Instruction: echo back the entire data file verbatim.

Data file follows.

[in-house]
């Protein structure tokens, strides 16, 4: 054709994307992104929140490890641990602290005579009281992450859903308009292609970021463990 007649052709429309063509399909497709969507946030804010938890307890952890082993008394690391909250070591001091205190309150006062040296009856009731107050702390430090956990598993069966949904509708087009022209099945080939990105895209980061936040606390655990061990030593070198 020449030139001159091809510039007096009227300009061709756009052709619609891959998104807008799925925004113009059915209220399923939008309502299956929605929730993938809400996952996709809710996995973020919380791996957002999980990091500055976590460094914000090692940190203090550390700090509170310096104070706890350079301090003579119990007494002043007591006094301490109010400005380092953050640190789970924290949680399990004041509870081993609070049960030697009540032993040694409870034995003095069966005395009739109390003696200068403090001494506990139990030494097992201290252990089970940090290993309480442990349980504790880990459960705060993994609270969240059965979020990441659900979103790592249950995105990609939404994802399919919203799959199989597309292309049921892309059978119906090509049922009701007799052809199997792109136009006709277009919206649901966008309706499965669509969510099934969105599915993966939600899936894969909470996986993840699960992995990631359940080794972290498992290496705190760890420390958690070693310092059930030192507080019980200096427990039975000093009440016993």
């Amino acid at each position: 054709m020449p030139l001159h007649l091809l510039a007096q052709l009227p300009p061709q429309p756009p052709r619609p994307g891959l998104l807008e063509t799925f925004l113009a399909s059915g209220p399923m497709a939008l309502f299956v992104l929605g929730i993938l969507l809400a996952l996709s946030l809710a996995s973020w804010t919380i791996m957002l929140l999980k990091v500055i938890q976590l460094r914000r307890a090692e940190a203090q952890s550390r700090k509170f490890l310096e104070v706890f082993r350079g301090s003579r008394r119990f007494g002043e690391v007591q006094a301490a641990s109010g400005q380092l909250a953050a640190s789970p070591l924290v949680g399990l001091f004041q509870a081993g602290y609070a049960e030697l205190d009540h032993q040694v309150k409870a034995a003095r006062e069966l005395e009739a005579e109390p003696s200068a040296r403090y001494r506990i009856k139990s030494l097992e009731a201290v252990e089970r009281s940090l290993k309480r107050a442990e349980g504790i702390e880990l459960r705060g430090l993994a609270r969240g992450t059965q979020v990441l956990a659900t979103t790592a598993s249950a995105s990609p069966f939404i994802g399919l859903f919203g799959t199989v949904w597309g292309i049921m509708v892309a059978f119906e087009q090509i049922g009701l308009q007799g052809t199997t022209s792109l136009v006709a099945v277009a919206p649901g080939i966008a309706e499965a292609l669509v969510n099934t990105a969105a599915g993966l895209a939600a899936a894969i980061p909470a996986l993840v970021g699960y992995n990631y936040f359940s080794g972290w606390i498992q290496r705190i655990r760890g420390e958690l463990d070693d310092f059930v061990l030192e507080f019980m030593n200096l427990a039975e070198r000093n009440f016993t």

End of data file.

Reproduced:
[in-house]
């Protein structure tokens, strides 16, 4: 054709994307992104929140490890641990602290005579009281992450859903308009292609970021463990 007649052709429309063509399909497709969507946030804010938890307890952890082993008394690391909250070591001091205190309150006062040296009856009731107050702390430090956990598993069966949904509708087009022209099945080939990105895209980061936040606390655990061990030593070198 020449030139001159091809510039007096009227300009061709756009052709619609891959998104807008799925925004113009059915209220399923939008309502299956929605929730993938809400996952996709809710996995973020919380791996957002999980990091500055976590460094914000090692940190203090550390700090509170310096104070706890350079301090003579119990007494002043007591006094301490109010400005380092953050640190789970924290949680399990004041509870081993609070049960030697009540032993040694409870034995003095069966005395009739109390003696200068403090001494506990139990030494097992201290252990089970940090290993309480442990349980504790880990459960705060993994609270969240059965979020990441659900979103790592249950995105990609939404994802399919919203799959199989597309292309049921892309059978119906090509049922009701007799052809199997792109136009006709277009919206649901966008309706499965669509969510099934969105599915993966939600899936894969909470996986993840699960992995990631359940080794972290498992290496705190760890420390958690070693310092059930030192507080019980200096427990039975000093009440016993």
């Amino acid at each position: 054709m020449p030139l001159h007649l091809l510039a007096q052709l009227p300009p061709q429309p756009p052709r619609p994307g891959l998104l807008e063509t799925f925004l113009a399909s059915g209220p399923m497709a939008l309502f299956v992104l929605g929730i993938l969507l809400a996952l996709s946030l809710a996995s973020w804010t919380i791996m957002l929140l999980k990091v500055i938890q976590l460094r914000r307890a090692e940190a203090q952890s550390r700090k509170f490890l310096e104070v706890f082993r350079g301090s003579r008394r119990f007494g002043e690391v007591q006094a301490a641990s109010g400005q380092l909250a953050a640190s789970p070591l924290v949680g399990l001091f004041q509870a081993g602290y609070a049960e030697l205190d009540h032993q040694v309150k409870a034995a003095r006062e069966l005395e009739a005579e109390p003696s200068a040296r403090y001494r506990i009856k139990s030494l097992e009731a201290v252990e089970r009281s940090l290993k309480r107050a442990e349980g504790i702390e880990l459960r705060g430090l993994a609270r969240g992450t059965q979020v990441l956990a659900t979103t790592a598993s249950a995105s990609p069966f939404i994802g399919l859903f919203g799959t199989v949904w597309g292309i049921m509708v892309a059978f119906e087009q090509i049922g009701l308009q007799g052809t199997t022209s792109l136009v006709a099945v277009a919206p649901g080939i966008a309706e499965a292609l669509v969510n099934t990105a969105a599915g993966l895209a939600a899936a894969i980061p909470a996986l993840v970021g699960y992995n990631y936040f359940s080794g972290w606390i498992q290496r705190i655990r760890g420390e958690l463990d070693d310092f059930v061990l030192e507080f019980m030593n200096l427990a039975e070198r000093n009440f016993t």